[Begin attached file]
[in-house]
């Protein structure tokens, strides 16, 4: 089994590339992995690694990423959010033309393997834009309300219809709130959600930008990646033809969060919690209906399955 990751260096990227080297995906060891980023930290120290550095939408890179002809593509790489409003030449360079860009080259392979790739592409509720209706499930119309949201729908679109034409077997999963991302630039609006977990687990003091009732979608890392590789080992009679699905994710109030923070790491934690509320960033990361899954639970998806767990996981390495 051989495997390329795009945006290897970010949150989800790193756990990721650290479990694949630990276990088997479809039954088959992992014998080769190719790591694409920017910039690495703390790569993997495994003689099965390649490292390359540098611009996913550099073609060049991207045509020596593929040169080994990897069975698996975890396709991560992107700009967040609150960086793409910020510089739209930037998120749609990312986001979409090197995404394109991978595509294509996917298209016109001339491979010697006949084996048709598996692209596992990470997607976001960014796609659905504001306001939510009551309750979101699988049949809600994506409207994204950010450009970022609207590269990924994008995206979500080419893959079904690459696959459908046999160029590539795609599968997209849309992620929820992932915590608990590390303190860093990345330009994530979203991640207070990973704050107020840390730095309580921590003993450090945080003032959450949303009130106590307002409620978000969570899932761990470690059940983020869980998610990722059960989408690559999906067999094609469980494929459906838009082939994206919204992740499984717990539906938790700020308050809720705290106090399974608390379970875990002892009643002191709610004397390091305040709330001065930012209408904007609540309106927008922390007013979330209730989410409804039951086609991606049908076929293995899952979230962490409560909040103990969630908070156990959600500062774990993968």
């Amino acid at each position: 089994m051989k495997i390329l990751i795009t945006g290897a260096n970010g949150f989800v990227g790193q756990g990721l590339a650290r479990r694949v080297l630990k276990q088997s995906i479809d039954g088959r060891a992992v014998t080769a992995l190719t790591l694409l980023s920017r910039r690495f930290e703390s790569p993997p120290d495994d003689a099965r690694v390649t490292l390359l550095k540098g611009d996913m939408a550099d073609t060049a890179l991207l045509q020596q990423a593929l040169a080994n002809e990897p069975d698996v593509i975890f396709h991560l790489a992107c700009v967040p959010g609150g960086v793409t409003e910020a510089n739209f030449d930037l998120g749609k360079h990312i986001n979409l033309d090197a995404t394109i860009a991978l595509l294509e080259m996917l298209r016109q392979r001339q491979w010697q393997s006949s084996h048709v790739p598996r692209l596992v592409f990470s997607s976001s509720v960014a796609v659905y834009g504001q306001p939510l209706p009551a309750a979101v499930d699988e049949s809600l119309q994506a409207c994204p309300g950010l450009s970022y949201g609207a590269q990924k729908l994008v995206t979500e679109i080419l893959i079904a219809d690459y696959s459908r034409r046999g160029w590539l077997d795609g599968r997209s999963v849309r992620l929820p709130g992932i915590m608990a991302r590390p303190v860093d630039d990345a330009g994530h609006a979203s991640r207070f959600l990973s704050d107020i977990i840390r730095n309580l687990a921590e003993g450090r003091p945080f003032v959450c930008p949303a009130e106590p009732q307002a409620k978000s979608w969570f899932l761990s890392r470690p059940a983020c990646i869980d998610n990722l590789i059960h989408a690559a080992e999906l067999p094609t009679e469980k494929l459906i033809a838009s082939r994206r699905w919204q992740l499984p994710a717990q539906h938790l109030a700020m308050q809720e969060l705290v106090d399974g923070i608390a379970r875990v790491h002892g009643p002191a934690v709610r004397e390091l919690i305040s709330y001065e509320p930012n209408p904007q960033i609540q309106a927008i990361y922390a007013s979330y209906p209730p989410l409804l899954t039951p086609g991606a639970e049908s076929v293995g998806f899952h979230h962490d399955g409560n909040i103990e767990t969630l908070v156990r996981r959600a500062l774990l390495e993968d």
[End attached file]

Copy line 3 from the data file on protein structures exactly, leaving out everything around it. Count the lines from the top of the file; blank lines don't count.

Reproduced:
């Amino acid at each position: 089994m051989k495997i390329l990751i795009t945006g290897a260096n970010g949150f989800v990227g790193q756990g990721l590339a650290r479990r694949v080297l630990k276990q088997s995906i479809d039954g088959r060891a992992v014998t080769a992995l190719t790591l694409l980023s920017r910039r690495f930290e703390s790569p993997p120290d495994d003689a099965r690694v390649t490292l390359l550095k540098g611009d996913m939408a550099d073609t060049a890179l991207l045509q020596q990423a593929l040169a080994n002809e990897p069975d698996v593509i975890f396709h991560l790489a992107c700009v967040p959010g609150g960086v793409t409003e910020a510089n739209f030449d930037l998120g749609k360079h990312i986001n979409l033309d090197a995404t394109i860009a991978l595509l294509e080259m996917l298209r016109q392979r001339q491979w010697q393997s006949s084996h048709v790739p598996r692209l596992v592409f990470s997607s976001s509720v960014a796609v659905y834009g504001q306001p939510l209706p009551a309750a979101v499930d699988e049949s809600l119309q994506a409207c994204p309300g950010l450009s970022y949201g609207a590269q990924k729908l994008v995206t979500e679109i080419l893959i079904a219809d690459y696959s459908r034409r046999g160029w590539l077997d795609g599968r997209s999963v849309r992620l929820p709130g992932i915590m608990a991302r590390p303190v860093d630039d990345a330009g994530h609006a979203s991640r207070f959600l990973s704050d107020i977990i840390r730095n309580l687990a921590e003993g450090r003091p945080f003032v959450c930008p949303a009130e106590p009732q307002a409620k978000s979608w969570f899932l761990s890392r470690p059940a983020c990646i869980d998610n990722l590789i059960h989408a690559a080992e999906l067999p094609t009679e469980k494929l459906i033809a838009s082939r994206r699905w919204q992740l499984p994710a717990q539906h938790l109030a700020m308050q809720e969060l705290v106090d399974g923070i608390a379970r875990v790491h002892g009643p002191a934690v709610r004397e390091l919690i305040s709330y001065e509320p930012n209408p904007q960033i609540q309106a927008i990361y922390a007013s979330y209906p209730p989410l409804l899954t039951p086609g991606a639970e049908s076929v293995g998806f899952h979230h962490d399955g409560n909040i103990e767990t969630l908070v156990r996981r959600a500062l774990l390495e993968d």